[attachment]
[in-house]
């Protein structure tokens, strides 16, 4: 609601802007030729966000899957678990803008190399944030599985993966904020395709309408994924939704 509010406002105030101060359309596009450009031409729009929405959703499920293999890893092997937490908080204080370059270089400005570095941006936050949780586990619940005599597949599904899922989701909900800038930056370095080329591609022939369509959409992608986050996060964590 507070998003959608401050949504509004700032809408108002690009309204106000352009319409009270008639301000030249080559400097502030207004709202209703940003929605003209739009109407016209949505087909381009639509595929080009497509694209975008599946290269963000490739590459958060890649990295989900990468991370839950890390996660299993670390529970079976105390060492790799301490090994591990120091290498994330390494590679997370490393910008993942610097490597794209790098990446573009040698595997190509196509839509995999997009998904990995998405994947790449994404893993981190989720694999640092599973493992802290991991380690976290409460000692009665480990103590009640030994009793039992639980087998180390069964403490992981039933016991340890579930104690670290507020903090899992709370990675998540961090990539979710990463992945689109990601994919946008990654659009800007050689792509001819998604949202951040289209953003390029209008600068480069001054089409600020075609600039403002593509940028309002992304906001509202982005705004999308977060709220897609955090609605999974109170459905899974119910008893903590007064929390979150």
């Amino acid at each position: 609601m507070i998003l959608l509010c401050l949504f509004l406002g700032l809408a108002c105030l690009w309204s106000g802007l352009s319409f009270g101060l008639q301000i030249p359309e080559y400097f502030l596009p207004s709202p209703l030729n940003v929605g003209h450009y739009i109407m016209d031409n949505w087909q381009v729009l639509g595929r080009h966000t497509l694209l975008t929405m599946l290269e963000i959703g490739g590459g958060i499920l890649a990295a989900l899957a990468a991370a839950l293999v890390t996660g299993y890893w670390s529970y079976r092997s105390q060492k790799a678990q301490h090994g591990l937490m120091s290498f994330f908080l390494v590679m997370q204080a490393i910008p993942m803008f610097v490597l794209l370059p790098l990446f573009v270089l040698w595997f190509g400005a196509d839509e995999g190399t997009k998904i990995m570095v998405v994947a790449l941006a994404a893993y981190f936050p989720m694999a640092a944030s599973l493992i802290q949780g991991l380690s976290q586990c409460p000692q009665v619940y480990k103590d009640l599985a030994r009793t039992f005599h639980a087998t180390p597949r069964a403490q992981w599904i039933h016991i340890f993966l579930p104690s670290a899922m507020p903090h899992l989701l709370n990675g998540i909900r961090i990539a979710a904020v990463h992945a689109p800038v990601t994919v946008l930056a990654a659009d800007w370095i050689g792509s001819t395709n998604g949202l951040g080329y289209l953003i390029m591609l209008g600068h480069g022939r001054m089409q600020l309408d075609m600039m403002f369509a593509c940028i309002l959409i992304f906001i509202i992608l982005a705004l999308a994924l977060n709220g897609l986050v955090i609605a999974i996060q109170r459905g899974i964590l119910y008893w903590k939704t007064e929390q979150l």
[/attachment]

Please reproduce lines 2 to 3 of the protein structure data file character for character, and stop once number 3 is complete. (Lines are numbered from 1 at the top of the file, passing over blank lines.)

């Protein structure tokens, strides 16, 4: 609601802007030729966000899957678990803008190399944030599985993966904020395709309408994924939704 509010406002105030101060359309596009450009031409729009929405959703499920293999890893092997937490908080204080370059270089400005570095941006936050949780586990619940005599597949599904899922989701909900800038930056370095080329591609022939369509959409992608986050996060964590 507070998003959608401050949504509004700032809408108002690009309204106000352009319409009270008639301000030249080559400097502030207004709202209703940003929605003209739009109407016209949505087909381009639509595929080009497509694209975008599946290269963000490739590459958060890649990295989900990468991370839950890390996660299993670390529970079976105390060492790799301490090994591990120091290498994330390494590679997370490393910008993942610097490597794209790098990446573009040698595997190509196509839509995999997009998904990995998405994947790449994404893993981190989720694999640092599973493992802290991991380690976290409460000692009665480990103590009640030994009793039992639980087998180390069964403490992981039933016991340890579930104690670290507020903090899992709370990675998540961090990539979710990463992945689109990601994919946008990654659009800007050689792509001819998604949202951040289209953003390029209008600068480069001054089409600020075609600039403002593509940028309002992304906001509202982005705004999308977060709220897609955090609605999974109170459905899974119910008893903590007064929390979150």
């Amino acid at each position: 609601m507070i998003l959608l509010c401050l949504f509004l406002g700032l809408a108002c105030l690009w309204s106000g802007l352009s319409f009270g101060l008639q301000i030249p359309e080559y400097f502030l596009p207004s709202p209703l030729n940003v929605g003209h450009y739009i109407m016209d031409n949505w087909q381009v729009l639509g595929r080009h966000t497509l694209l975008t929405m599946l290269e963000i959703g490739g590459g958060i499920l890649a990295a989900l899957a990468a991370a839950l293999v890390t996660g299993y890893w670390s529970y079976r092997s105390q060492k790799a678990q301490h090994g591990l937490m120091s290498f994330f908080l390494v590679m997370q204080a490393i910008p993942m803008f610097v490597l794209l370059p790098l990446f573009v270089l040698w595997f190509g400005a196509d839509e995999g190399t997009k998904i990995m570095v998405v994947a790449l941006a994404a893993y981190f936050p989720m694999a640092a944030s599973l493992i802290q949780g991991l380690s976290q586990c409460p000692q009665v619940y480990k103590d009640l599985a030994r009793t039992f005599h639980a087998t180390p597949r069964a403490q992981w599904i039933h016991i340890f993966l579930p104690s670290a899922m507020p903090h899992l989701l709370n990675g998540i909900r961090i990539a979710a904020v990463h992945a689109p800038v990601t994919v946008l930056a990654a659009d800007w370095i050689g792509s001819t395709n998604g949202l951040g080329y289209l953003i390029m591609l209008g600068h480069g022939r001054m089409q600020l309408d075609m600039m403002f369509a593509c940028i309002l959409i992304f906001i509202i992608l982005a705004l999308a994924l977060n709220g897609l986050v955090i609605a999974i996060q109170r459905g899974i964590l119910y008893w903590k939704t007064e929390q979150l």